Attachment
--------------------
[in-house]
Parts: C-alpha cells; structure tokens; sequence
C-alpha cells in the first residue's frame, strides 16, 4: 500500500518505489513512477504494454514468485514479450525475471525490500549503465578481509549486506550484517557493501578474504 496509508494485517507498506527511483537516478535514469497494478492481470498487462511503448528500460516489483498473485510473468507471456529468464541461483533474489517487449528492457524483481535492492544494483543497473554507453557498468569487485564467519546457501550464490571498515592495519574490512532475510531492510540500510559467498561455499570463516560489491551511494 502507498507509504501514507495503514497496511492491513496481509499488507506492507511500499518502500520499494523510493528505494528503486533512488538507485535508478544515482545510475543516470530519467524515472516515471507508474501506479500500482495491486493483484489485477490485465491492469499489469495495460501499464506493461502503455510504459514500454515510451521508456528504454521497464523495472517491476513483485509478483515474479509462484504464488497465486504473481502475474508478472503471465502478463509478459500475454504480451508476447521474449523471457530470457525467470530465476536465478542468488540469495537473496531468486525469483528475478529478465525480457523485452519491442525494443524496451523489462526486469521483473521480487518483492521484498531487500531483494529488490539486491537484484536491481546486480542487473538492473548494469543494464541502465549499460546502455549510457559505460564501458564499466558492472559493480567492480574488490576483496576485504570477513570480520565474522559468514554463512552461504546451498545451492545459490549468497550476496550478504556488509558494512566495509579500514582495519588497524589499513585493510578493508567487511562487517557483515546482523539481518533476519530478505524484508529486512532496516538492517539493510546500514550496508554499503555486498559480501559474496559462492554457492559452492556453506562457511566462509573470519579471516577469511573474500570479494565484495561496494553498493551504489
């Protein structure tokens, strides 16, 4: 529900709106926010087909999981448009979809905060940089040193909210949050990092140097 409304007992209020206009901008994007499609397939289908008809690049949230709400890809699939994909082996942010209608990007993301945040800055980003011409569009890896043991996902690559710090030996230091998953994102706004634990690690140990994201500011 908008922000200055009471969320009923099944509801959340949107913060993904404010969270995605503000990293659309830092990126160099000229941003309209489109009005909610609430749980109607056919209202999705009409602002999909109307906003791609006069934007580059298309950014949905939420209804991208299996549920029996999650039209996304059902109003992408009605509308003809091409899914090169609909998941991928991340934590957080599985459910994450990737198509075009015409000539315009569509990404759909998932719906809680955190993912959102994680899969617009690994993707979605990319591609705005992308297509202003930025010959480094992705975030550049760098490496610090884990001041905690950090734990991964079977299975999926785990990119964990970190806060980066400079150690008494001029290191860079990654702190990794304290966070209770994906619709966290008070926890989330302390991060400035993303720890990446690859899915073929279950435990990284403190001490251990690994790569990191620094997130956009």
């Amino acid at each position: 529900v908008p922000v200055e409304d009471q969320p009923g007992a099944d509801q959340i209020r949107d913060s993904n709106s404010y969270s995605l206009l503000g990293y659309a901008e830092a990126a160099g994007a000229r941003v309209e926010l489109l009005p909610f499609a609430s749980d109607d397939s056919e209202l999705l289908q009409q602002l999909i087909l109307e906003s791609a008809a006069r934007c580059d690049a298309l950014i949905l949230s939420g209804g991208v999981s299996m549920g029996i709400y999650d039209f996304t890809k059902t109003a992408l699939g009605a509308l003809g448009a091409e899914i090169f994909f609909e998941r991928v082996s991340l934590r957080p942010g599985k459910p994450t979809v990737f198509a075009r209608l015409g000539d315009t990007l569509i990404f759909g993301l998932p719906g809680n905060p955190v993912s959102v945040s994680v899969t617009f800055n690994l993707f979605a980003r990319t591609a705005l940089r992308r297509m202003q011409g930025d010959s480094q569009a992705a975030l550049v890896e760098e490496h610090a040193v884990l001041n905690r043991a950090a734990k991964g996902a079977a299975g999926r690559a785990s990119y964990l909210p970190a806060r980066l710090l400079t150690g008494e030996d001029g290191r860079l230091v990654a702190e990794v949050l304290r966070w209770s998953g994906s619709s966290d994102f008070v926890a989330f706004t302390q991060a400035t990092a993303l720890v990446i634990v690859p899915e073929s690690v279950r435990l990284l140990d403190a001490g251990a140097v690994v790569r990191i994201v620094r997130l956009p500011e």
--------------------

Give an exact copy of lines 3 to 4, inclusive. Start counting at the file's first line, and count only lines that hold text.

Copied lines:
C-alpha cells in the first residue's frame, strides 16, 4: 500500500518505489513512477504494454514468485514479450525475471525490500549503465578481509549486506550484517557493501578474504 496509508494485517507498506527511483537516478535514469497494478492481470498487462511503448528500460516489483498473485510473468507471456529468464541461483533474489517487449528492457524483481535492492544494483543497473554507453557498468569487485564467519546457501550464490571498515592495519574490512532475510531492510540500510559467498561455499570463516560489491551511494 502507498507509504501514507495503514497496511492491513496481509499488507506492507511500499518502500520499494523510493528505494528503486533512488538507485535508478544515482545510475543516470530519467524515472516515471507508474501506479500500482495491486493483484489485477490485465491492469499489469495495460501499464506493461502503455510504459514500454515510451521508456528504454521497464523495472517491476513483485509478483515474479509462484504464488497465486504473481502475474508478472503471465502478463509478459500475454504480451508476447521474449523471457530470457525467470530465476536465478542468488540469495537473496531468486525469483528475478529478465525480457523485452519491442525494443524496451523489462526486469521483473521480487518483492521484498531487500531483494529488490539486491537484484536491481546486480542487473538492473548494469543494464541502465549499460546502455549510457559505460564501458564499466558492472559493480567492480574488490576483496576485504570477513570480520565474522559468514554463512552461504546451498545451492545459490549468497550476496550478504556488509558494512566495509579500514582495519588497524589499513585493510578493508567487511562487517557483515546482523539481518533476519530478505524484508529486512532496516538492517539493510546500514550496508554499503555486498559480501559474496559462492554457492559452492556453506562457511566462509573470519579471516577469511573474500570479494565484495561496494553498493551504489
């Protein structure tokens, strides 16, 4: 529900709106926010087909999981448009979809905060940089040193909210949050990092140097 409304007992209020206009901008994007499609397939289908008809690049949230709400890809699939994909082996942010209608990007993301945040800055980003011409569009890896043991996902690559710090030996230091998953994102706004634990690690140990994201500011 908008922000200055009471969320009923099944509801959340949107913060993904404010969270995605503000990293659309830092990126160099000229941003309209489109009005909610609430749980109607056919209202999705009409602002999909109307906003791609006069934007580059298309950014949905939420209804991208299996549920029996999650039209996304059902109003992408009605509308003809091409899914090169609909998941991928991340934590957080599985459910994450990737198509075009015409000539315009569509990404759909998932719906809680955190993912959102994680899969617009690994993707979605990319591609705005992308297509202003930025010959480094992705975030550049760098490496610090884990001041905690950090734990991964079977299975999926785990990119964990970190806060980066400079150690008494001029290191860079990654702190990794304290966070209770994906619709966290008070926890989330302390991060400035993303720890990446690859899915073929279950435990990284403190001490251990690994790569990191620094997130956009």